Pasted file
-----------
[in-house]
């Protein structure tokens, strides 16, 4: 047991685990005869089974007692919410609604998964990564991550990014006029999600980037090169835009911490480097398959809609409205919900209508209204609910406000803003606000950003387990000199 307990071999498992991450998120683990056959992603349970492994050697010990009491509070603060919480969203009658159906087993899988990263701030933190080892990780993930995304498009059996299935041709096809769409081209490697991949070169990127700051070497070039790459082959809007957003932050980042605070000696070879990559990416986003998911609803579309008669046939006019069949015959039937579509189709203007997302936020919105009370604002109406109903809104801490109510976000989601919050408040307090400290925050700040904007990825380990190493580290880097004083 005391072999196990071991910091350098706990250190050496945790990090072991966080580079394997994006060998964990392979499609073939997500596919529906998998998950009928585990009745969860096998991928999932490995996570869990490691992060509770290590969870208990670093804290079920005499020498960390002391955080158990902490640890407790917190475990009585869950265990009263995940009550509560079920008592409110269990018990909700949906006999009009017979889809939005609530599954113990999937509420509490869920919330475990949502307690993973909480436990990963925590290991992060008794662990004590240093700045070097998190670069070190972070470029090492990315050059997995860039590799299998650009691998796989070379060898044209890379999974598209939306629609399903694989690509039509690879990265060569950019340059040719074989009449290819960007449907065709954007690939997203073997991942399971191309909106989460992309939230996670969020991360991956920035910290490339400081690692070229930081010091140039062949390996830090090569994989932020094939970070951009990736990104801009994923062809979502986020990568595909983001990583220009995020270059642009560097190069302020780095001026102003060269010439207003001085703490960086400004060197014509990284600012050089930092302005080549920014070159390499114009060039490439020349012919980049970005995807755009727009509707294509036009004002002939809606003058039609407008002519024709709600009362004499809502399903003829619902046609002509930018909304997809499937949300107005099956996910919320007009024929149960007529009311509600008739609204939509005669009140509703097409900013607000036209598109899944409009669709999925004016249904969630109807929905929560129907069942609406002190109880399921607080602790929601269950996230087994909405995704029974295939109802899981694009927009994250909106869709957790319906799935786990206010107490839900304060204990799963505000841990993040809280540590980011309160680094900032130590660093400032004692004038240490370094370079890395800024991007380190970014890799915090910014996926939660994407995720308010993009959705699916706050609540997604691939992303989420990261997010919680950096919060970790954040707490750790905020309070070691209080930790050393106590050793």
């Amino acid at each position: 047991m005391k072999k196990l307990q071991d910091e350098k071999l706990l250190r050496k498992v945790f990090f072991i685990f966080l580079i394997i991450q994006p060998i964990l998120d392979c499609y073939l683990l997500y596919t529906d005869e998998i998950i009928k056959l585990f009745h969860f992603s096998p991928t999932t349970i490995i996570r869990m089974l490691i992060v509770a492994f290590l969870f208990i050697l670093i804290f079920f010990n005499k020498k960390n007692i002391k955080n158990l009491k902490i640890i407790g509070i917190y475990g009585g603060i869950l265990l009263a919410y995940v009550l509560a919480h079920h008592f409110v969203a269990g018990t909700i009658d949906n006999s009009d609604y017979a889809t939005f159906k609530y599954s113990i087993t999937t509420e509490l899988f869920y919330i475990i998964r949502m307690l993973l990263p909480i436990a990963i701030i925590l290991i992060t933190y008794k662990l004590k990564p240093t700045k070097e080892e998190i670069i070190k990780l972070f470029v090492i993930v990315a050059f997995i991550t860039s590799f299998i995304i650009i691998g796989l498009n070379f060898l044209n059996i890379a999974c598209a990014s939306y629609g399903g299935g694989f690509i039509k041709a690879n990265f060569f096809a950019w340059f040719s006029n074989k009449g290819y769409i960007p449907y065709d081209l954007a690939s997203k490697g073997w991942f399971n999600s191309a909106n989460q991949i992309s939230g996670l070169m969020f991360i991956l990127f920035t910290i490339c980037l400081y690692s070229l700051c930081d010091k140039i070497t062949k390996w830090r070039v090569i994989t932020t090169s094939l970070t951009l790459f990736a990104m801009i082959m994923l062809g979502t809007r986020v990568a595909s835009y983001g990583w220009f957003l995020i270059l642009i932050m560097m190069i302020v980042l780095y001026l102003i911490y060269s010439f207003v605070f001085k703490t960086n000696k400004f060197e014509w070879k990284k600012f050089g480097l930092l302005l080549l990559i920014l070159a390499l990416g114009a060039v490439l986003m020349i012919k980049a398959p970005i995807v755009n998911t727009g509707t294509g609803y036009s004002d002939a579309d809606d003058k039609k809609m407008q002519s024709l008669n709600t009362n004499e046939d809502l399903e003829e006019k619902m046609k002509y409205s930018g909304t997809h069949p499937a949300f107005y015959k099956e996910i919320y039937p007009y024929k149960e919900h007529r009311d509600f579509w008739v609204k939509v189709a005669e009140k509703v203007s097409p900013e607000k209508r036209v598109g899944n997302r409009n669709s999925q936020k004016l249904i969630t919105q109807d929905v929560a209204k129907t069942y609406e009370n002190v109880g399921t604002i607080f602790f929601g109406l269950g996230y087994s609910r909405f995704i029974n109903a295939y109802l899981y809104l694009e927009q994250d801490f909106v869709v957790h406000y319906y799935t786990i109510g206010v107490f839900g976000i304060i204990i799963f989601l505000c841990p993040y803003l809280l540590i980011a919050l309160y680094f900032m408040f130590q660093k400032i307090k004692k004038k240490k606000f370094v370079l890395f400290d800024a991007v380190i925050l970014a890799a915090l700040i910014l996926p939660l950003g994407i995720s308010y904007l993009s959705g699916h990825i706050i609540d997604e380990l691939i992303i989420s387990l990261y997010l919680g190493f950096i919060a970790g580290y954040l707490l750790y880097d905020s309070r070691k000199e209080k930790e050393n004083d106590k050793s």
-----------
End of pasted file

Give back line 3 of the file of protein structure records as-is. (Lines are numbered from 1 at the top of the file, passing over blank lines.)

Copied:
């Amino acid at each position: 047991m005391k072999k196990l307990q071991d910091e350098k071999l706990l250190r050496k498992v945790f990090f072991i685990f966080l580079i394997i991450q994006p060998i964990l998120d392979c499609y073939l683990l997500y596919t529906d005869e998998i998950i009928k056959l585990f009745h969860f992603s096998p991928t999932t349970i490995i996570r869990m089974l490691i992060v509770a492994f290590l969870f208990i050697l670093i804290f079920f010990n005499k020498k960390n007692i002391k955080n158990l009491k902490i640890i407790g509070i917190y475990g009585g603060i869950l265990l009263a919410y995940v009550l509560a919480h079920h008592f409110v969203a269990g018990t909700i009658d949906n006999s009009d609604y017979a889809t939005f159906k609530y599954s113990i087993t999937t509420e509490l899988f869920y919330i475990i998964r949502m307690l993973l990263p909480i436990a990963i701030i925590l290991i992060t933190y008794k662990l004590k990564p240093t700045k070097e080892e998190i670069i070190k990780l972070f470029v090492i993930v990315a050059f997995i991550t860039s590799f299998i995304i650009i691998g796989l498009n070379f060898l044209n059996i890379a999974c598209a990014s939306y629609g399903g299935g694989f690509i039509k041709a690879n990265f060569f096809a950019w340059f040719s006029n074989k009449g290819y769409i960007p449907y065709d081209l954007a690939s997203k490697g073997w991942f399971n999600s191309a909106n989460q991949i992309s939230g996670l070169m969020f991360i991956l990127f920035t910290i490339c980037l400081y690692s070229l700051c930081d010091k140039i070497t062949k390996w830090r070039v090569i994989t932020t090169s094939l970070t951009l790459f990736a990104m801009i082959m994923l062809g979502t809007r986020v990568a595909s835009y983001g990583w220009f957003l995020i270059l642009i932050m560097m190069i302020v980042l780095y001026l102003i911490y060269s010439f207003v605070f001085k703490t960086n000696k400004f060197e014509w070879k990284k600012f050089g480097l930092l302005l080549l990559i920014l070159a390499l990416g114009a060039v490439l986003m020349i012919k980049a398959p970005i995807v755009n998911t727009g509707t294509g609803y036009s004002d002939a579309d809606d003058k039609k809609m407008q002519s024709l008669n709600t009362n004499e046939d809502l399903e003829e006019k619902m046609k002509y409205s930018g909304t997809h069949p499937a949300f107005y015959k099956e996910i919320y039937p007009y024929k149960e919900h007529r009311d509600f579509w008739v609204k939509v189709a005669e009140k509703v203007s097409p900013e607000k209508r036209v598109g899944n997302r409009n669709s999925q936020k004016l249904i969630t919105q109807d929905v929560a209204k129907t069942y609406e009370n002190v109880g399921t604002i607080f602790f929601g109406l269950g996230y087994s609910r909405f995704i029974n109903a295939y109802l899981y809104l694009e927009q994250d801490f909106v869709v957790h406000y319906y799935t786990i109510g206010v107490f839900g976000i304060i204990i799963f989601l505000c841990p993040y803003l809280l540590i980011a919050l309160y680094f900032m408040f130590q660093k400032i307090k004692k004038k240490k606000f370094v370079l890395f400290d800024a991007v380190i925050l970014a890799a915090l700040i910014l996926p939660l950003g994407i995720s308010y904007l993009s959705g699916h990825i706050i609540d997604e380990l691939i992303i989420s387990l990261y997010l919680g190493f950096i919060a970790g580290y954040l707490l750790y880097d905020s309070r070691k000199e209080k930790e050393n004083d106590k050793s």